For government to be us, it would have to actually matter what the law said — all those “constraints” Obama says he and other elected officials operate under.  But if constitutional protections like the Fourth Amendment meant a damned thing, warrantless wiretapping would never have been an issue in the first place. And by his very threat to veto the proposed CISPA cyber-security bill, Obama made it clear it doesn’t really matter what the law is. The FBI has long privately assured Internet Service Providers that they’re protected from prosecution if they cooperate with “the authorities” in providing confidential customer information.

Next time Obama or anyone else of his ilk says “government is us,” give them a one-fingered salute.

Kevin Carson is a senior fellow of the Center for a Stateless Society (c4ss.org) and holds the Center’s Karl Hess Chair in Social Theory.

Kevin Carson is a senior fellow of the Center for a Stateless Society (c4ss.org) and holds the Center’s Karl Hess Chair in Social Theory. He is a mutualist and individualist anarchist whose written work includes Studies in Mutualist Political Economy, Organization Theory: A Libertarian Perspective, and The Homebrew Industrial Revolution: A Low-Overhead Manifesto, all of which are freely available online. 

More articles by:

CounterPunch Magazine

minimag-edit

bernie-the-sandernistas-cover-344x550

zen economics

Weekend Edition
January 20, 2017
Friday - Sunday
Paul Street
Divide and Rule: Class, Hate, and the 2016 Election
Andrew Levine
When Was America Great?
Jeffrey St. Clair
Roaming Charges: This Ain’t a Dream No More, It’s the Real Thing
Yoav Litvin
Making Israel Greater Again: Justice for Palestinians in the Age of Trump
Linda Pentz Gunter
Nuclear Fiddling While the Planet Burns
Ruth Fowler
Standing With Standing Rock: Of Pipelines and Protests
David Green
Why Trump Won: the 50 Percenters Have Spoken
Dave Lindorff
Imagining a Sanders Presidency Beginning on Jan. 20
Pete Dolack
Eight People Own as Much as Half the World
Roger Harris
Too Many People in the World: Names Named
Steve Horn
Under Tillerson, Exxon Maintained Ties with Saudi Arabia, Despite Dismal Human Rights Record
John Berger
The Nature of Mass Demonstrations
Stephen Zielinski
It’s the End of the World as We Know It
David Swanson
Six Things We Should Do Better As Everything Gets Worse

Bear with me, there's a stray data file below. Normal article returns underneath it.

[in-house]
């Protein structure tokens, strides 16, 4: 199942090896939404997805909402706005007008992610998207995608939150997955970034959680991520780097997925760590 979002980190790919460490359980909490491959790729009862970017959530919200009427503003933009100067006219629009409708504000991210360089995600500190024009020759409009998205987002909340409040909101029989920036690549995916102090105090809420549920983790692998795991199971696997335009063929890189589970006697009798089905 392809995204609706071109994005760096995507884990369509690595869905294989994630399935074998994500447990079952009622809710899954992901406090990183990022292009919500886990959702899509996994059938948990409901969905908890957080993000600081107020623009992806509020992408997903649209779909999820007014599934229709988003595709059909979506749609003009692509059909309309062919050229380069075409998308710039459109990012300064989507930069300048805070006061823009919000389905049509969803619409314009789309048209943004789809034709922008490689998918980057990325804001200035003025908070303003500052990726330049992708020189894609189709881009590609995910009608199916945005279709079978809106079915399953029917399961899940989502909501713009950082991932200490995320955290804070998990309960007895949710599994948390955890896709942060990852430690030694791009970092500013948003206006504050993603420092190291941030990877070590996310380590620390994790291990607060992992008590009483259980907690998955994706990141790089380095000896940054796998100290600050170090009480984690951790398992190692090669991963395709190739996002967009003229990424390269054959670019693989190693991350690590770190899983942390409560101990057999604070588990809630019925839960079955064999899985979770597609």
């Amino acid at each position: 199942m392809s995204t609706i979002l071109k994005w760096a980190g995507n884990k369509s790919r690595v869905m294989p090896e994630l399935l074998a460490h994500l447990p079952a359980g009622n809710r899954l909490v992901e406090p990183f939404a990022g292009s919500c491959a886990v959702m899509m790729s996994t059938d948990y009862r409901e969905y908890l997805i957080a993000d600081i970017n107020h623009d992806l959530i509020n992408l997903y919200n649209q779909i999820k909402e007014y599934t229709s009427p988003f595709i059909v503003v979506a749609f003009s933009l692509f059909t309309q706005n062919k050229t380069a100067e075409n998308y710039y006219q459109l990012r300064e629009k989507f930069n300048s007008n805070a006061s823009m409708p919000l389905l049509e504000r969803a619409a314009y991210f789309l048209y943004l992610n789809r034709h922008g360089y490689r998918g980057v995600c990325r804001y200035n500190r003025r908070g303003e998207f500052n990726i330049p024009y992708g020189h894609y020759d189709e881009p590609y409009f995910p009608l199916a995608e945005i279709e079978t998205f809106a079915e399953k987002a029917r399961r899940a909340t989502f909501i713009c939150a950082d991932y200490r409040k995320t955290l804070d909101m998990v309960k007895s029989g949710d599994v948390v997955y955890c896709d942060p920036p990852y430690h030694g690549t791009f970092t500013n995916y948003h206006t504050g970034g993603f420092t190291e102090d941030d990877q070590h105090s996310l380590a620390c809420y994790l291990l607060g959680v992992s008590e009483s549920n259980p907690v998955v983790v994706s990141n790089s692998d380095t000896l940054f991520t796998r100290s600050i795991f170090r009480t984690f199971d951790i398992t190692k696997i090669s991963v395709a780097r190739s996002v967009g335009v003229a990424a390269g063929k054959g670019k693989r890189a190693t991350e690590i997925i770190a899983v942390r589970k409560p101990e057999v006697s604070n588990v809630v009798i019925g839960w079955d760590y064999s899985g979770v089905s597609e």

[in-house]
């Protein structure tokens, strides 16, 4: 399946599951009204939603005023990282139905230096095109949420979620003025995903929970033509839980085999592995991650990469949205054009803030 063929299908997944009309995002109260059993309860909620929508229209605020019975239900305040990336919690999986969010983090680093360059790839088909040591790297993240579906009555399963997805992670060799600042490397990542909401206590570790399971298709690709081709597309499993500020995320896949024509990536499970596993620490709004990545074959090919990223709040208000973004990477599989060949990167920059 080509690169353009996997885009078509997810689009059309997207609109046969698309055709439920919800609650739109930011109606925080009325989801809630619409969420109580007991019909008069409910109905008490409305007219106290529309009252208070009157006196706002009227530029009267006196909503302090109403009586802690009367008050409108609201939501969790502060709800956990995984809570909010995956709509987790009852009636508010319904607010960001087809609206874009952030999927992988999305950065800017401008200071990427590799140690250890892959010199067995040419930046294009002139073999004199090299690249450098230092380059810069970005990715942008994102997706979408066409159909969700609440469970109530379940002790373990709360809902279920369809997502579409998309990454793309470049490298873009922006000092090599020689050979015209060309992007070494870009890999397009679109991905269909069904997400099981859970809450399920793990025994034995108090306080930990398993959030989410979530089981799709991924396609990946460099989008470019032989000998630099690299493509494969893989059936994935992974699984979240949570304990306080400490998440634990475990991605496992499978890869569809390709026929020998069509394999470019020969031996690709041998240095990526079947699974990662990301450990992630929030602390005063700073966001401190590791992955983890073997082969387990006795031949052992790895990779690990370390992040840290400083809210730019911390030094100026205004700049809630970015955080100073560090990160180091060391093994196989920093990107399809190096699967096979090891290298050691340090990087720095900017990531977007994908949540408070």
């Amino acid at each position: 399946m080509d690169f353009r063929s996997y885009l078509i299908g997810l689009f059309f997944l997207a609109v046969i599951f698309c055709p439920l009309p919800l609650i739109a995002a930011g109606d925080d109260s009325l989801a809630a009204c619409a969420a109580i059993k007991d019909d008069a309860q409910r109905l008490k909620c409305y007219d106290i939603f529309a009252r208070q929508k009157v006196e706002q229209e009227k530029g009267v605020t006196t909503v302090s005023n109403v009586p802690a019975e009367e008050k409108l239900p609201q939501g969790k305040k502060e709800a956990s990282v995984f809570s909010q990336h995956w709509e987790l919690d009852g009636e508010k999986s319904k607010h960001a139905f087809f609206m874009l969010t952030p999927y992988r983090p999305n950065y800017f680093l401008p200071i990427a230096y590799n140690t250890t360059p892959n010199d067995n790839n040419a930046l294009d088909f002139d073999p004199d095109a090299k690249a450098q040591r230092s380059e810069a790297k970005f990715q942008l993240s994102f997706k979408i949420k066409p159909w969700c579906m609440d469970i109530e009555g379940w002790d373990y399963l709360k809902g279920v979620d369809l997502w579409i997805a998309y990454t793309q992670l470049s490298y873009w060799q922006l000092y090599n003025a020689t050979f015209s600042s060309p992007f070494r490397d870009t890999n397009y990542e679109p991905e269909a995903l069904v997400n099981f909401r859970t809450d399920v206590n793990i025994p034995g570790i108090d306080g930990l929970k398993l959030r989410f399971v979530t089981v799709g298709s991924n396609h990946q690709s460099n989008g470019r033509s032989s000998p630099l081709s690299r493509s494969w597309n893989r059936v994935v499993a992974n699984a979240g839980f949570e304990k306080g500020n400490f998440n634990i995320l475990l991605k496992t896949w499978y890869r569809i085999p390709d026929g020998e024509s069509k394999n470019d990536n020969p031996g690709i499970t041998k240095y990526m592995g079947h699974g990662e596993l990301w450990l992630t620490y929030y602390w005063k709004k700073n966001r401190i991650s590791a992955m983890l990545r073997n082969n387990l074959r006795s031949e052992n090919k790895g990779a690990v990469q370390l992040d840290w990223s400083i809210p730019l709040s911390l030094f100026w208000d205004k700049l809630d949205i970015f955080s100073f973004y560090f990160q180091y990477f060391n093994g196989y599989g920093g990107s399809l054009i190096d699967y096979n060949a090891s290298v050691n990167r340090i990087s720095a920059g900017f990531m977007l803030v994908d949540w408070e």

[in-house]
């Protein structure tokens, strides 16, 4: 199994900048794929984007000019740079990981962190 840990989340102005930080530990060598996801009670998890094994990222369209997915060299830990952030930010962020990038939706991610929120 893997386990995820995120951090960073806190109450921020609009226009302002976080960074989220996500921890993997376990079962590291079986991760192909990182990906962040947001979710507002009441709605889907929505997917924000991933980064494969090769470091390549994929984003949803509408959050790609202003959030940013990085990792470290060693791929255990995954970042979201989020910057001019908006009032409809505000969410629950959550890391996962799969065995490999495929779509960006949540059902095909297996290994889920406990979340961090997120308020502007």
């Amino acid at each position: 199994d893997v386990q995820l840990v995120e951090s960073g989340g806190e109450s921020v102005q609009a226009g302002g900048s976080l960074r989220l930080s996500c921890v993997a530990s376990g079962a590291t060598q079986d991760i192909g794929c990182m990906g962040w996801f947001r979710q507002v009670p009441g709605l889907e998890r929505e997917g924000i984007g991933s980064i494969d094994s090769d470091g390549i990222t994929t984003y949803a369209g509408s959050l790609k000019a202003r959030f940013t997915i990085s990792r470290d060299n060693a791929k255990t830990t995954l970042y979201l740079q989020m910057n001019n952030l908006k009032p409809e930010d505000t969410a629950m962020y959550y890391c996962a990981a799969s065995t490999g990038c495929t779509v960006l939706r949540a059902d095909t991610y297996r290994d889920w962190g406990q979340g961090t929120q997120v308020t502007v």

Alci Rengifo
Trump Rex: Ancient Rome’s Shadow Over the Oval Office
Brian Cloughley
What Money Can Buy: the Quiet British-Israeli Scandal
Mel Gurtov
Donald Trump’s Lies And Team Trump’s Headaches
Kent Paterson
Mexico’s Great Winter of Discontent
Norman Solomon
Trump, the Democrats and the Logan Act
David Macaray
Attention, Feminists
Yves Engler
Demanding More From Our Media
James A Haught
Religious Madness in Ulster
Dean Baker
The Economics of the Affordable Care Act
Patrick Bond
Tripping Up Trumpism Through Global Boycott Divestment Sanctions
Robert Fisk
How a Trump Presidency Could Have Been Avoided
Robert Fantina
Trump: What Changes and What Remains the Same
David Rosen
Globalization vs. Empire: Can Trump Contain the Growing Split?
Elliot Sperber
Dystopia
Dan Bacher
New CA Carbon Trading Legislation Answers Big Oil’s Call to Continue Business As Usual
Wayne Clark
A Reset Button for Political America
Chris Welzenbach
“The Death Ship:” An Allegory for Today’s World
Uri Avnery
Being There
Peter Lee
The Deep State and the Sex Tape: Martin Luther King, J. Edgar Hoover, and Thurgood Marshall
Patrick Hiller
Guns Against Grizzlies at Schools or Peace Education as Resistance?
Randy Shields
The Devil’s Real Estate Dictionary
Ron Jacobs
Singing the Body Electric Across Time
Ann Garrison
Fifty-five Years After Lumumba’s Assassination, Congolese See No Relief
Christopher Brauchli
Swing Low Alabama
Dr. Juan Gómez-Quiñones
La Realidad: the Realities of Anti-Mexicanism
Jon Hochschartner
The Five Least Animal-Friendly Senate Democrats
Pauline Murphy
Fighting Fascism: the Irish at the Battle of Cordoba
Susan Block
#GoBonobos in 2017: Happy Year of the Cock!
Louis Proyect
Is Our Future That of “Sense8” or “Mr. Robot”?
Charles R. Larson
Review: Robert Coover’s “Huck out West”
David Yearsley
Manchester-by-the-Sea and the Present Catastrophe
FacebookTwitterGoogle+RedditEmail